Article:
"Open-county" birds, such as Longspurs, Snow Buntings and Horned Larks and some sparrows and Killdeer use drier areas further up the beach and on the barren gravel or short-lawn areas caused by the harsh weather conditions right along the shore . An example of this sparsely vegetated habitat occurs at Montrose Point in Chicago's Lincoln Park. The stony, somewhat bare ground near the south end of the fishing pier regularly attracts these birds.

Lake front hemi-marshes

Hemi-marshes have become exceedingly rare along the lakefront. Shallow water at the edges of ponds and lagoons could be planted with emergent plant species. These areas, where they occur in lagoons with an outlet to the lake, could also have additional benefits as breeding habitat for amphibians and certain fish species. This habitat could also provide additional food and shelter for some ducks, herons, and other species.

In particular, development of more hemi-marsh areas should be seriously considered for new lakefront projects. This kind of habitat was historically common along Lake Michigan, but was destroyed by urban development.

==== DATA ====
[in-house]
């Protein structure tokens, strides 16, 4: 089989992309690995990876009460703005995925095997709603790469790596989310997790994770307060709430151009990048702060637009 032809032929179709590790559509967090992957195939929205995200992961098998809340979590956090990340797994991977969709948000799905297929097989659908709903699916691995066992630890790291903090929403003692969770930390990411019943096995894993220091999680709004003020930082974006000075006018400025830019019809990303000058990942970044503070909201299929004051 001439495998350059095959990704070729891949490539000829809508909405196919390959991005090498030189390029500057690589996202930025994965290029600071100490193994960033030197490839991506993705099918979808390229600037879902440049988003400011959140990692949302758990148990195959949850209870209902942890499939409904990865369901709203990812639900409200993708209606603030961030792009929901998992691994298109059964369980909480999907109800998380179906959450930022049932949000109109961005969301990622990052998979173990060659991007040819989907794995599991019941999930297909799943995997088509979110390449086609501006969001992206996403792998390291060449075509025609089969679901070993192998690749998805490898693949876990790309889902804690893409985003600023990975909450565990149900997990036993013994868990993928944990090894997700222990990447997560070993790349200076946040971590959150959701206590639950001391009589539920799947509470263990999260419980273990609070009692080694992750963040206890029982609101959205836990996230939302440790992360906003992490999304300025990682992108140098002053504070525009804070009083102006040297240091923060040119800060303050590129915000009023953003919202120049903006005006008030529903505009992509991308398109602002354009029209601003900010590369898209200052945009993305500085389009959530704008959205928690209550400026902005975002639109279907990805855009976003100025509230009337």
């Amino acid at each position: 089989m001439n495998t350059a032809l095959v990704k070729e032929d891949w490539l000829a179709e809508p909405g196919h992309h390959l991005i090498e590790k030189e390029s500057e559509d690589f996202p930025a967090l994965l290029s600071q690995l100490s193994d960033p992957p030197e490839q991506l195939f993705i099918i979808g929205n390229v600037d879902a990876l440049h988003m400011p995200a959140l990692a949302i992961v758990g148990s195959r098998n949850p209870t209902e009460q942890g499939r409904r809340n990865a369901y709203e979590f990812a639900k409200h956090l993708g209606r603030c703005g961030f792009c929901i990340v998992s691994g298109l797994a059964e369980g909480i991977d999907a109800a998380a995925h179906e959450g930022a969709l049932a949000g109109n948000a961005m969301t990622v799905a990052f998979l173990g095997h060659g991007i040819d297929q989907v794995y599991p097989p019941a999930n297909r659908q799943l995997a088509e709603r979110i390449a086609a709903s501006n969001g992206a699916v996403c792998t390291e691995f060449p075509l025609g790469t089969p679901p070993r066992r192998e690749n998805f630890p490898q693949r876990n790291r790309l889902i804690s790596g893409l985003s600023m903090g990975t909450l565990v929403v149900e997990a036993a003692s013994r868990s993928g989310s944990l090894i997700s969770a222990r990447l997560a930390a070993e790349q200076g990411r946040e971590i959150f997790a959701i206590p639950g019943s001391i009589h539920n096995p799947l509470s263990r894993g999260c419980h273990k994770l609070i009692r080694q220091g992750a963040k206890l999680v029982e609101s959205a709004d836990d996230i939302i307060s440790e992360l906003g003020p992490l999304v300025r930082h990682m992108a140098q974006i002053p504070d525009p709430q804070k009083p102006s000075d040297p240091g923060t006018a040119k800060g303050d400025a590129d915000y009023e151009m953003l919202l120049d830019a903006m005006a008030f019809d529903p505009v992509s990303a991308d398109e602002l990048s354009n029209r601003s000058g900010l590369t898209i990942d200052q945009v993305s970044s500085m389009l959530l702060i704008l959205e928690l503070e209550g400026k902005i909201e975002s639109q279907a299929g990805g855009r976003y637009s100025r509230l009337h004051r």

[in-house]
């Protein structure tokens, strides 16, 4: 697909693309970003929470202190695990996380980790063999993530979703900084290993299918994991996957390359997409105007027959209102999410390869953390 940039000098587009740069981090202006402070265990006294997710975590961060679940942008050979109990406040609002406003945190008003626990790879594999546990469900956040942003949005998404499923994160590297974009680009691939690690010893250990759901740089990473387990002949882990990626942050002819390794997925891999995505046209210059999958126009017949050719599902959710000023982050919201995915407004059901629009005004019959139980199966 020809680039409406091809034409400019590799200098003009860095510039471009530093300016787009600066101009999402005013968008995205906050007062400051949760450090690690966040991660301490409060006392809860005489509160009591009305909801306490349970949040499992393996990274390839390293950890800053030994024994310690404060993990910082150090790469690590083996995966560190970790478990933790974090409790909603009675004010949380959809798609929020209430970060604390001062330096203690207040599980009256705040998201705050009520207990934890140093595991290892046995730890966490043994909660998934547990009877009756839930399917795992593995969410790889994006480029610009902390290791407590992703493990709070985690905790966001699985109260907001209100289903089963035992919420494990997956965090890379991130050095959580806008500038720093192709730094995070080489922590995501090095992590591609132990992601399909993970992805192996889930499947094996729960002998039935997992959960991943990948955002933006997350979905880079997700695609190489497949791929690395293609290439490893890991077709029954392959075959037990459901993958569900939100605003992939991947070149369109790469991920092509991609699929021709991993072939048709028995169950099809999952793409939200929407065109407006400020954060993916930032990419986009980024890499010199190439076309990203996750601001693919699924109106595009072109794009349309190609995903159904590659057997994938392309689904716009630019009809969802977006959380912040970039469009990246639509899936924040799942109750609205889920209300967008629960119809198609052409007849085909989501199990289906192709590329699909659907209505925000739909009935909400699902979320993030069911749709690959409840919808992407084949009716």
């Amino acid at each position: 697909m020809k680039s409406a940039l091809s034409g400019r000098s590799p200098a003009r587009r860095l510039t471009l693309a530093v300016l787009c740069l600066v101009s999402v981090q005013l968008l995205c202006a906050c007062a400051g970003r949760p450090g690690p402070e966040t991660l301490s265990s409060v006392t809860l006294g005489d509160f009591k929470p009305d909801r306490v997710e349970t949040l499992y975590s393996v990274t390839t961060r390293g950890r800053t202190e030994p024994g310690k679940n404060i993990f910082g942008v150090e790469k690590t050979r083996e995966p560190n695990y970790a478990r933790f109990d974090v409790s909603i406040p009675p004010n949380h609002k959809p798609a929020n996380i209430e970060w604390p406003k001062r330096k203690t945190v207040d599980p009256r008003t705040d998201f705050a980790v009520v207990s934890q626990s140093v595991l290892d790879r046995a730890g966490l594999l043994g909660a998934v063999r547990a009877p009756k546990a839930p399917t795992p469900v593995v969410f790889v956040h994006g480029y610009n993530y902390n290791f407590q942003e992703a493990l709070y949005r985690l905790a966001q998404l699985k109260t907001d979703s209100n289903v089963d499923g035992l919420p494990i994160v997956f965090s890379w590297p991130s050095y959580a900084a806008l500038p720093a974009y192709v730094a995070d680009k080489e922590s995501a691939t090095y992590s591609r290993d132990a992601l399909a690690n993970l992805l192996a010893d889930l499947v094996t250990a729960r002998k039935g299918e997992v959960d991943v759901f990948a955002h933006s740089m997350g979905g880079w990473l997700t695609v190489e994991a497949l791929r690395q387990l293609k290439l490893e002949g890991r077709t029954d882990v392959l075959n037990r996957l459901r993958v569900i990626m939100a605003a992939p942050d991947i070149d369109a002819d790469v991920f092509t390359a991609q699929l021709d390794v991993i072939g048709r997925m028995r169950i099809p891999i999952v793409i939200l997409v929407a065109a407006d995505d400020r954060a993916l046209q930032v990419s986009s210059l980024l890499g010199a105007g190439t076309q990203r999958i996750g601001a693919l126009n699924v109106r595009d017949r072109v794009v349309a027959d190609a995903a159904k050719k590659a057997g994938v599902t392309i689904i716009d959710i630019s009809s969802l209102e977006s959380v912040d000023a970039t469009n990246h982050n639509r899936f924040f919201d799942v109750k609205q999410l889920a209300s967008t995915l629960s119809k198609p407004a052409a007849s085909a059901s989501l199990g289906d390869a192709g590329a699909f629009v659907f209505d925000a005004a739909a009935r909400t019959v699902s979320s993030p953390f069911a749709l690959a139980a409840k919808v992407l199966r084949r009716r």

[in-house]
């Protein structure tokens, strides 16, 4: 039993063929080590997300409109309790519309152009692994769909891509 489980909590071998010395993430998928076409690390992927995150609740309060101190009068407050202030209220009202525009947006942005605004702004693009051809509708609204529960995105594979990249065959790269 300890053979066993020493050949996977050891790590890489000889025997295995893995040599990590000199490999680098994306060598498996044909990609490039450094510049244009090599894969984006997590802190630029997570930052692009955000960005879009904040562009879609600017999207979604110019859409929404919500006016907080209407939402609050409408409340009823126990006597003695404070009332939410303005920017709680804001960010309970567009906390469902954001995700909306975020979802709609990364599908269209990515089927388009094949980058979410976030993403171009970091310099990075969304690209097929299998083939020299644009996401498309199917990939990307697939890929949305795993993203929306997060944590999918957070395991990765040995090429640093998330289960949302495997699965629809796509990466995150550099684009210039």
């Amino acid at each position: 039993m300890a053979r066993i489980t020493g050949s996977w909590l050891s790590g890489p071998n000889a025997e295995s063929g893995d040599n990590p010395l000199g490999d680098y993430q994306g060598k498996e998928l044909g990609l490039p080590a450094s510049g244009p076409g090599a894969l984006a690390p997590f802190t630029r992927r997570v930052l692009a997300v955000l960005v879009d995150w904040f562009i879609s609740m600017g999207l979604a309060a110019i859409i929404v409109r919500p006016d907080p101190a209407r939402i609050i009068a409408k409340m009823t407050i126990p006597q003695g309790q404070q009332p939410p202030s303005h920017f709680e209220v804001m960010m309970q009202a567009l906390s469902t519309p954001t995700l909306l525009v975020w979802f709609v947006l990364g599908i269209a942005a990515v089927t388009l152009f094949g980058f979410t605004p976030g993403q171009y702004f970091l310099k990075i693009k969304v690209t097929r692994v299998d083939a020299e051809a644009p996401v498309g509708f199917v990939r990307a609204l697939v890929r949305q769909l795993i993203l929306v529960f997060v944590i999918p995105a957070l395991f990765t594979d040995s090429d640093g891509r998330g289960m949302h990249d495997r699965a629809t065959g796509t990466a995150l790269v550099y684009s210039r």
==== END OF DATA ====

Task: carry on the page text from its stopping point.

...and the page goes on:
The park ponds and lagoons and golf course water bodies are important areas for wintering and migrating ducks. The North and South Ponds in Lincoln Park, for example, often host rare and uncommon species and entice many paddling ducks to stay through at least part of the winter.

Although it may be difficult to accomplish within currently developed lakefront areas, other kinds of wetlands should be established, restored and enhanced. Interdunal swales were once common, but are now rare. Sedge meadows and wet prairies were once very common features in the lake plain area. Wet grassy areas are very attractive to many species of birds, including some rarer migrants, such as members of the rail family.

Upland areas

Upland areas can be classified according to tree density. The broad categories are usually considered as follows: prairie (no trees), savanna (few trees), woodlands (many trees), and forest (mostly a continuous canopy of trees) .


Prairie communities, once common, are now exceedingly rare along the lakefront. Many different kinds of prairies exist, and soil type and degree of wetness will generally determine the mix of plant species that will thrive. Seeds of prairie plants can be an important food source for some birds, both fall migrants and winter residents. Many prairie forbs - what people generally refer to as "wildflowers" - are important both as a direct source of food and as insect attractors. Some birds will regularly feed on the insect that live on these plants.